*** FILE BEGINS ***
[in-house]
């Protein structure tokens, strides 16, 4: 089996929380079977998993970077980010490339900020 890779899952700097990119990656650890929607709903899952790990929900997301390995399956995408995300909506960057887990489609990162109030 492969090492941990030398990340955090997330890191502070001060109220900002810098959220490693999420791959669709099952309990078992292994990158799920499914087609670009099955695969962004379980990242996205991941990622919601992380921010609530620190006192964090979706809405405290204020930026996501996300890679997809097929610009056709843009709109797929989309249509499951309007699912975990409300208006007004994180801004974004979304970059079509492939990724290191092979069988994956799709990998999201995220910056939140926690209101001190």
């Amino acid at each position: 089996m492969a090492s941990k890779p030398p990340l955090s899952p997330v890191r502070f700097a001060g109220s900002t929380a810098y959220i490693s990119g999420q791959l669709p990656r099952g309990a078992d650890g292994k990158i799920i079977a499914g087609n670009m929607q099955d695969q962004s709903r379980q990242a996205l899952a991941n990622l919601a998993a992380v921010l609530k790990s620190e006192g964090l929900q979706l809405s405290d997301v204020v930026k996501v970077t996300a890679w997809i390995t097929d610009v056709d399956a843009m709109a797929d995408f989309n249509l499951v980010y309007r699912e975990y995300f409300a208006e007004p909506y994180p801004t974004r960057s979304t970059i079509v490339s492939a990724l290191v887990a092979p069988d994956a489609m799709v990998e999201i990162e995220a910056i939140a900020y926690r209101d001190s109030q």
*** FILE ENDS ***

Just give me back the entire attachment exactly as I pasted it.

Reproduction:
[in-house]
């Protein structure tokens, strides 16, 4: 089996929380079977998993970077980010490339900020 890779899952700097990119990656650890929607709903899952790990929900997301390995399956995408995300909506960057887990489609990162109030 492969090492941990030398990340955090997330890191502070001060109220900002810098959220490693999420791959669709099952309990078992292994990158799920499914087609670009099955695969962004379980990242996205991941990622919601992380921010609530620190006192964090979706809405405290204020930026996501996300890679997809097929610009056709843009709109797929989309249509499951309007699912975990409300208006007004994180801004974004979304970059079509492939990724290191092979069988994956799709990998999201995220910056939140926690209101001190």
């Amino acid at each position: 089996m492969a090492s941990k890779p030398p990340l955090s899952p997330v890191r502070f700097a001060g109220s900002t929380a810098y959220i490693s990119g999420q791959l669709p990656r099952g309990a078992d650890g292994k990158i799920i079977a499914g087609n670009m929607q099955d695969q962004s709903r379980q990242a996205l899952a991941n990622l919601a998993a992380v921010l609530k790990s620190e006192g964090l929900q979706l809405s405290d997301v204020v930026k996501v970077t996300a890679w997809i390995t097929d610009v056709d399956a843009m709109a797929d995408f989309n249509l499951v980010y309007r699912e975990y995300f409300a208006e007004p909506y994180p801004t974004r960057s979304t970059i079509v490339s492939a990724l290191v887990a092979p069988d994956a489609m799709v990998e999201i990162e995220a910056i939140a900020y926690r209101d001190s109030q």